Man killed as tornadoes hit parts of Middle Georgia

cthompson@macon.comFebruary 20, 2009 

  • Some tornadoes that have struck the midstate

    The deadliest tornado ever in Georgia hit Gainesville on April 6, 1936, killing 203 people. Here’s a quick look at some tornadoes that have hit Middle Georgia over the years:

    May 11, 2008: Ten tornadoes touched down in parts of the midstate early in the morning. A Laurens County couple was killed in one storm. The strongest tornado, with winds of more than 136 mph, touched down about three miles southeast of Soperton. The most devastating tornado hit Bibb County at 5:50 a.m., with wind speeds between 111 and 135 mph. It took an 18-mile path, hitting neighborhoods in south Macon and around Lake Tobesofkee especially hard. Bibb County’s tree canopy, particularly that on the Macon State College campus, was wrecked. All told, 97 homes were destroyed, and insurance companies paid out about $125 million for damages.
    March 1, 2007: Seven tornadoes struck the midstate as part of a deadly storm system that killed nine people in Georgia and 10 in Alabama. A total of 10 twisters struck the state.
    In Taylor County, one man was killed when his mobile home was destroyed. More than a dozen homes sustained damage, and four mobile homes were destroyed. In Crawford County, 64 houses on Sandy Point and Hamlin roads were damaged. Of those, 14 were destroyed. Homes and businesses in Bibb and Jones counties also were damaged. The National Weather Service estimated that some of the tornadoes that swept through Georgia packed wind gusts of up to 165 mph.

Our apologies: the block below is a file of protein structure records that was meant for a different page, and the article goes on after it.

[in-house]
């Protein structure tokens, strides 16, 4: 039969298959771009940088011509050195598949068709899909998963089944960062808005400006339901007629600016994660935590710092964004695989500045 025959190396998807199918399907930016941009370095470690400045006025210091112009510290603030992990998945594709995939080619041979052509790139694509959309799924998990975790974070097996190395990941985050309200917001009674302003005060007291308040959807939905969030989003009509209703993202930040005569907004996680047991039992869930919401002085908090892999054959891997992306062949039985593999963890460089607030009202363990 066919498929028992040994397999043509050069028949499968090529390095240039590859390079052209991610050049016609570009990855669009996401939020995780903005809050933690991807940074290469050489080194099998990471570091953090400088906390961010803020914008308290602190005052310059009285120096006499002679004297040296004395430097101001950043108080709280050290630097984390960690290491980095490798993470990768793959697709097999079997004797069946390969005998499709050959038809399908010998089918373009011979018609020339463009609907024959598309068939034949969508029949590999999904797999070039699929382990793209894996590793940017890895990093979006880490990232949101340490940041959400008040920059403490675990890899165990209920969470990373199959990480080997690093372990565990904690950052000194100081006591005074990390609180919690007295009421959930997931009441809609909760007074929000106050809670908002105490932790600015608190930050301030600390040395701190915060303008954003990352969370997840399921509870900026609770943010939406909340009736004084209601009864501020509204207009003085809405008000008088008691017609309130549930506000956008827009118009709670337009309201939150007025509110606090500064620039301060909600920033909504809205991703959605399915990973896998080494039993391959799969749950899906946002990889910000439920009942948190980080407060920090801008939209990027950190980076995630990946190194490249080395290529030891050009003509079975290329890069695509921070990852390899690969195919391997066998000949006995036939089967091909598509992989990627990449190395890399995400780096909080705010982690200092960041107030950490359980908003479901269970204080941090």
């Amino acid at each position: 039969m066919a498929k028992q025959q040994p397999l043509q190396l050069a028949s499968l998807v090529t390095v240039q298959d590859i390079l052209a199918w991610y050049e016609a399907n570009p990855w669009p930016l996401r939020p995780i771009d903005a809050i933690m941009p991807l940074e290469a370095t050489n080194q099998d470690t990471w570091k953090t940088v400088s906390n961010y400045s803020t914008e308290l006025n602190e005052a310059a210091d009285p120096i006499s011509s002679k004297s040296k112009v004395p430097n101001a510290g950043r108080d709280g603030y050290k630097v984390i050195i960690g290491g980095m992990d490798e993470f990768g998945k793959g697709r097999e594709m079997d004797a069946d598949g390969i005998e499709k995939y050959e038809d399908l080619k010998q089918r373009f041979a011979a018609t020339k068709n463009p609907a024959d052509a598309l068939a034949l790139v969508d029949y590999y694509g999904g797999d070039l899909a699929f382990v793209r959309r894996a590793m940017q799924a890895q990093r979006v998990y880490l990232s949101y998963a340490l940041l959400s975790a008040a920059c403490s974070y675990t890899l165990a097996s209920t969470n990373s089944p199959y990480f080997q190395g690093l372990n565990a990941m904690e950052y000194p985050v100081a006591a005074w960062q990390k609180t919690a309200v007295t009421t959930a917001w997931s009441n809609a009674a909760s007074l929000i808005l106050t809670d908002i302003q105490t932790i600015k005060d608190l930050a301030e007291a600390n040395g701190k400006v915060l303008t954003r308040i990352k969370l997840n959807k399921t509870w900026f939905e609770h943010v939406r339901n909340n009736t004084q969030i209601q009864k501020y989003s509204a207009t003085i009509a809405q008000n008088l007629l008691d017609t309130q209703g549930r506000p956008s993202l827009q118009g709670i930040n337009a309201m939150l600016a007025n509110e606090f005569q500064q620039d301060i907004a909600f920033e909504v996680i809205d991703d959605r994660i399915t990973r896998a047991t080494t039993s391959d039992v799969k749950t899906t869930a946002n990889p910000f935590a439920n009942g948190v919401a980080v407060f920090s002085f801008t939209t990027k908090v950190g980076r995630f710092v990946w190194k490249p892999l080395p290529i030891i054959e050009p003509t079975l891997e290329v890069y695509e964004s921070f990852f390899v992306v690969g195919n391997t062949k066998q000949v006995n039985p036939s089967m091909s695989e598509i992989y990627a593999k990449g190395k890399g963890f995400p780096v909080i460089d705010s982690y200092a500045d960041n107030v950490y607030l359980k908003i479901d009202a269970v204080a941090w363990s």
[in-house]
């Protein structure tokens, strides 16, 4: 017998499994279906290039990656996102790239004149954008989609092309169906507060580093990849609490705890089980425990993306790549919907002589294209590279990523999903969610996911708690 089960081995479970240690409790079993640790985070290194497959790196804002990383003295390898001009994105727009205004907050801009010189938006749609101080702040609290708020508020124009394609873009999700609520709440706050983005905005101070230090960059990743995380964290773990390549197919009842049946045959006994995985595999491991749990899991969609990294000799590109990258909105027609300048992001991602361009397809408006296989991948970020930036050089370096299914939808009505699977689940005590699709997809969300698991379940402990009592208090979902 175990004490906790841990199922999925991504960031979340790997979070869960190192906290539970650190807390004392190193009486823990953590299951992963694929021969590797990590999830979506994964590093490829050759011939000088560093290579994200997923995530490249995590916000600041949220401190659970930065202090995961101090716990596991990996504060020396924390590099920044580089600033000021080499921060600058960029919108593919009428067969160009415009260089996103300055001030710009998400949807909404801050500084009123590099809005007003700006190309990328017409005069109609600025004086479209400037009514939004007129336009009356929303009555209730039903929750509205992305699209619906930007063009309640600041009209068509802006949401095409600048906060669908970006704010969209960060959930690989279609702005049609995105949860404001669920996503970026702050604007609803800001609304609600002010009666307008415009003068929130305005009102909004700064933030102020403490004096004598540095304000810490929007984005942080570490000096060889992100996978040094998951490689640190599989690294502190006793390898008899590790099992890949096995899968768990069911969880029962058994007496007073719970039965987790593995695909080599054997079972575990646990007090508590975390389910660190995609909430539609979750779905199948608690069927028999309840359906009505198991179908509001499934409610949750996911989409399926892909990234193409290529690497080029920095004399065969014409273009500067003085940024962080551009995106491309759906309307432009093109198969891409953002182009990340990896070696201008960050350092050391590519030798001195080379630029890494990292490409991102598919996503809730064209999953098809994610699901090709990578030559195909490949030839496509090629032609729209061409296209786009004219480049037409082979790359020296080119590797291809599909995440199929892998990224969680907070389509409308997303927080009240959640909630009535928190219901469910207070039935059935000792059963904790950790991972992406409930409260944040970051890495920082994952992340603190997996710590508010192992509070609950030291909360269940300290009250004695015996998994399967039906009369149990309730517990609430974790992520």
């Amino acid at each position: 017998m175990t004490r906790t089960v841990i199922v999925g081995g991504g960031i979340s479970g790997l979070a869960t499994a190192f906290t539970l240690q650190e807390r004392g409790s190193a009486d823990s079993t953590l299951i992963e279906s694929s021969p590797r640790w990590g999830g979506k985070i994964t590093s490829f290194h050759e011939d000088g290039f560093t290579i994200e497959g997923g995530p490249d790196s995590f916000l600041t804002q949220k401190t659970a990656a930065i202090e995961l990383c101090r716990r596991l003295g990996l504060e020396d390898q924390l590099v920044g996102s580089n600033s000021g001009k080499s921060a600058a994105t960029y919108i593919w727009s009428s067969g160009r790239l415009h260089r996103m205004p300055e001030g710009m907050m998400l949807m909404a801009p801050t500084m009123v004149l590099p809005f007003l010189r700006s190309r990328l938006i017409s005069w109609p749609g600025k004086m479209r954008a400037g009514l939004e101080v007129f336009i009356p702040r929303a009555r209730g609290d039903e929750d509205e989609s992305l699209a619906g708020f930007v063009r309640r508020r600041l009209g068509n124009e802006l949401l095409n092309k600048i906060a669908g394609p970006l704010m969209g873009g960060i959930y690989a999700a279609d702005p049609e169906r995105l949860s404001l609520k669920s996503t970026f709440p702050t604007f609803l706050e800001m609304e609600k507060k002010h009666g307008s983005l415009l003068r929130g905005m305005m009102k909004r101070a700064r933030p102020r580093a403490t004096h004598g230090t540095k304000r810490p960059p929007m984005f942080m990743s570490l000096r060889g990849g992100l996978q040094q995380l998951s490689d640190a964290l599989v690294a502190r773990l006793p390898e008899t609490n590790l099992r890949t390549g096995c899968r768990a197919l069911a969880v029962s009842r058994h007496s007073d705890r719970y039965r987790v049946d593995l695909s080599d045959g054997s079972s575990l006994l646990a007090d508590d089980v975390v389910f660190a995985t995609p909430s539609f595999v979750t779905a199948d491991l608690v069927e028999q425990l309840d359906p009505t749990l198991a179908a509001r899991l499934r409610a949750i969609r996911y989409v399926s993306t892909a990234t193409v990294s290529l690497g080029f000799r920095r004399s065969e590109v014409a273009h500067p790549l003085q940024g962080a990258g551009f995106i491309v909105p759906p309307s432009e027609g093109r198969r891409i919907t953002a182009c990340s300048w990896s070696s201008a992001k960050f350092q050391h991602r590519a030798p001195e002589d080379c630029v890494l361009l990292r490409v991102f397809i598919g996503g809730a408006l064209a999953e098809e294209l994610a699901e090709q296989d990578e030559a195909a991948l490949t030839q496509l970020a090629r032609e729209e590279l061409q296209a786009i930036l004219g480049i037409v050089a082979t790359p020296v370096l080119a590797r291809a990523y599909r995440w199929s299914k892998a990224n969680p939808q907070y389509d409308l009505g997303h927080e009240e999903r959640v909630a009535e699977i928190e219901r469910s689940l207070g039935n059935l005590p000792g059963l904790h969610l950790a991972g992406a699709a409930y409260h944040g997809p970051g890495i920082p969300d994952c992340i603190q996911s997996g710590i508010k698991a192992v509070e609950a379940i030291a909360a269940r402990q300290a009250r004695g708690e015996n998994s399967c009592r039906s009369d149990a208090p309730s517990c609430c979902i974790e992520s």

November 1992: Four people were killed in Putnam County when a tornado tore through Monroe, Jones and Putnam counties. It left a 25-mile path of destruction, wrecking at least 68 homes in Putnam.
    November 1989: A twister destroyed seven homes in Pineview, in Wilcox County, and killed a 2-year-old boy. At least seven people were injured.
    Feb. 18, 1975: A tornado hit Fort Valley about 4:10 p.m. One person was killed, and at least 51 people were injured. Homes and downtown businesses were destroyed. It caused about $7.5 million in damage.
    April 30, 1953: A tornado carrying 100-mph winds cut through the heart of Warner Robins and Robins Air Force Base, killing 18 people, injuring 350 others and leaving more than 1,000 people homeless. The twister did more than $10 million worth of damage, leveling dozens of houses. It tore through the city in about 12 minutes, tearing a swath about 1,000 feet wide. It is the fourth deadliest tornado in state history.

Five tornadoes walloped the midstate late Wednesday, one of which killed a Hancock County man and seriously injured his daughter and grandson, authorities said.

Johnny Frank Baker, reported to be about 60, was killed when his mobile home on Coventry-Hickory Grove Road just west of Sparta was demolished shortly before 11 p.m. His daughter and grandson were airlifted to Atlanta for treatment. His granddaughter sustained less serious injuries.

Though there were other areas of Middle Georgia that sustained significant damage, there were no other reports Wednesday or Thursday of deaths or serious injuries.

National Weather Service meteorologist Robert Beasley said weather officials have confirmed five tornadoes across Middle Georgia: one in Putnam County, one in Hancock, two in Jasper, and one in Houston County at Robins Air Force Base. Estimated wind speeds may be available today.

Helicopter flyovers took place much of Thursday afternoon to assess the tornado damage in Hancock County.